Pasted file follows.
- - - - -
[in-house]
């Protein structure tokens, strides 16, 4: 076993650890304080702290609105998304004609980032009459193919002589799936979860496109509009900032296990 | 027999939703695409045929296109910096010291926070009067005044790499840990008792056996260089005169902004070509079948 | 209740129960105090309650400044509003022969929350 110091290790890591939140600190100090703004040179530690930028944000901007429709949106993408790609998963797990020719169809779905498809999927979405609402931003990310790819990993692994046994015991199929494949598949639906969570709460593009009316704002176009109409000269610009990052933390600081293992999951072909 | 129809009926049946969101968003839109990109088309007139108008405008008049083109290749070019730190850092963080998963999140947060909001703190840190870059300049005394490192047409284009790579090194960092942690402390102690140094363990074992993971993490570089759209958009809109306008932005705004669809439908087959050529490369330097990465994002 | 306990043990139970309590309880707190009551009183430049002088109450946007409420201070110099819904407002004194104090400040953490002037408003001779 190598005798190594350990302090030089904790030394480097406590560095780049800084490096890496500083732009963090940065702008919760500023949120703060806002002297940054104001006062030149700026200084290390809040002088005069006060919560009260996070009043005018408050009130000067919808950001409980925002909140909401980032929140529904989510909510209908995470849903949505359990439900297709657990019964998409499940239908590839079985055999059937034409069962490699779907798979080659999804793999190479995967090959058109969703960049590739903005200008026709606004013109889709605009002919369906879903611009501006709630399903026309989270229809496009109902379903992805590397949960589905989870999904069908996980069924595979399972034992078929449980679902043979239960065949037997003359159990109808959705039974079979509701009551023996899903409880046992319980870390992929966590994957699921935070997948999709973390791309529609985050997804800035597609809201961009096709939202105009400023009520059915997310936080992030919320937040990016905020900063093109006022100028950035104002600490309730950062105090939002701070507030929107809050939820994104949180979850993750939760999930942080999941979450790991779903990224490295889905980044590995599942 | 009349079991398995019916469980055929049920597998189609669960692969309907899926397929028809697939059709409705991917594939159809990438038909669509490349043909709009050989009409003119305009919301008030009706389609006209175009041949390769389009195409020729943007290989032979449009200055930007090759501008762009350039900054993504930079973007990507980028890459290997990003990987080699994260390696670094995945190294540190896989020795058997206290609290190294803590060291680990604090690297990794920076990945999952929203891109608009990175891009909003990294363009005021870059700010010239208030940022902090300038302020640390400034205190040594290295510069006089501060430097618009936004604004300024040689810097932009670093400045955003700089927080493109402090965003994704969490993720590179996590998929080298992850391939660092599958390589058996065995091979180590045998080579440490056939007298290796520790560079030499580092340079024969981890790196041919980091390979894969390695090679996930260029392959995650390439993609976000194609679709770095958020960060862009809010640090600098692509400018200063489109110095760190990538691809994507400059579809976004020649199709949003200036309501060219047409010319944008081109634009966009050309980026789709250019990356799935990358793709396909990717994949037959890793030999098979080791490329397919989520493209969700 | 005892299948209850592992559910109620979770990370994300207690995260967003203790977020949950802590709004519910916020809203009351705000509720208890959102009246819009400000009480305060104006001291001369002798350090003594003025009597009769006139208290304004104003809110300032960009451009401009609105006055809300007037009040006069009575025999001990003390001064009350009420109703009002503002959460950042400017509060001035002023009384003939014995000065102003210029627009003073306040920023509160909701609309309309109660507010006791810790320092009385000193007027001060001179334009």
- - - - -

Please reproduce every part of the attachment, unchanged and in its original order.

[in-house]
């Protein structure tokens, strides 16, 4: 076993650890304080702290609105998304004609980032009459193919002589799936979860496109509009900032296990 | 027999939703695409045929296109910096010291926070009067005044790499840990008792056996260089005169902004070509079948 | 209740129960105090309650400044509003022969929350 110091290790890591939140600190100090703004040179530690930028944000901007429709949106993408790609998963797990020719169809779905498809999927979405609402931003990310790819990993692994046994015991199929494949598949639906969570709460593009009316704002176009109409000269610009990052933390600081293992999951072909 | 129809009926049946969101968003839109990109088309007139108008405008008049083109290749070019730190850092963080998963999140947060909001703190840190870059300049005394490192047409284009790579090194960092942690402390102690140094363990074992993971993490570089759209958009809109306008932005705004669809439908087959050529490369330097990465994002 | 306990043990139970309590309880707190009551009183430049002088109450946007409420201070110099819904407002004194104090400040953490002037408003001779 190598005798190594350990302090030089904790030394480097406590560095780049800084490096890496500083732009963090940065702008919760500023949120703060806002002297940054104001006062030149700026200084290390809040002088005069006060919560009260996070009043005018408050009130000067919808950001409980925002909140909401980032929140529904989510909510209908995470849903949505359990439900297709657990019964998409499940239908590839079985055999059937034409069962490699779907798979080659999804793999190479995967090959058109969703960049590739903005200008026709606004013109889709605009002919369906879903611009501006709630399903026309989270229809496009109902379903992805590397949960589905989870999904069908996980069924595979399972034992078929449980679902043979239960065949037997003359159990109808959705039974079979509701009551023996899903409880046992319980870390992929966590994957699921935070997948999709973390791309529609985050997804800035597609809201961009096709939202105009400023009520059915997310936080992030919320937040990016905020900063093109006022100028950035104002600490309730950062105090939002701070507030929107809050939820994104949180979850993750939760999930942080999941979450790991779903990224490295889905980044590995599942 | 009349079991398995019916469980055929049920597998189609669960692969309907899926397929028809697939059709409705991917594939159809990438038909669509490349043909709009050989009409003119305009919301008030009706389609006209175009041949390769389009195409020729943007290989032979449009200055930007090759501008762009350039900054993504930079973007990507980028890459290997990003990987080699994260390696670094995945190294540190896989020795058997206290609290190294803590060291680990604090690297990794920076990945999952929203891109608009990175891009909003990294363009005021870059700010010239208030940022902090300038302020640390400034205190040594290295510069006089501060430097618009936004604004300024040689810097932009670093400045955003700089927080493109402090965003994704969490993720590179996590998929080298992850391939660092599958390589058996065995091979180590045998080579440490056939007298290796520790560079030499580092340079024969981890790196041919980091390979894969390695090679996930260029392959995650390439993609976000194609679709770095958020960060862009809010640090600098692509400018200063489109110095760190990538691809994507400059579809976004020649199709949003200036309501060219047409010319944008081109634009966009050309980026789709250019990356799935990358793709396909990717994949037959890793030999098979080791490329397919989520493209969700 | 005892299948209850592992559910109620979770990370994300207690995260967003203790977020949950802590709004519910916020809203009351705000509720208890959102009246819009400000009480305060104006001291001369002798350090003594003025009597009769006139208290304004104003809110300032960009451009401009609105006055809300007037009040006069009575025999001990003390001064009350009420109703009002503002959460950042400017509060001035002023009384003939014995000065102003210029627009003073306040920023509160909701609309309309109660507010006791810790320092009385000193007027001060001179334009």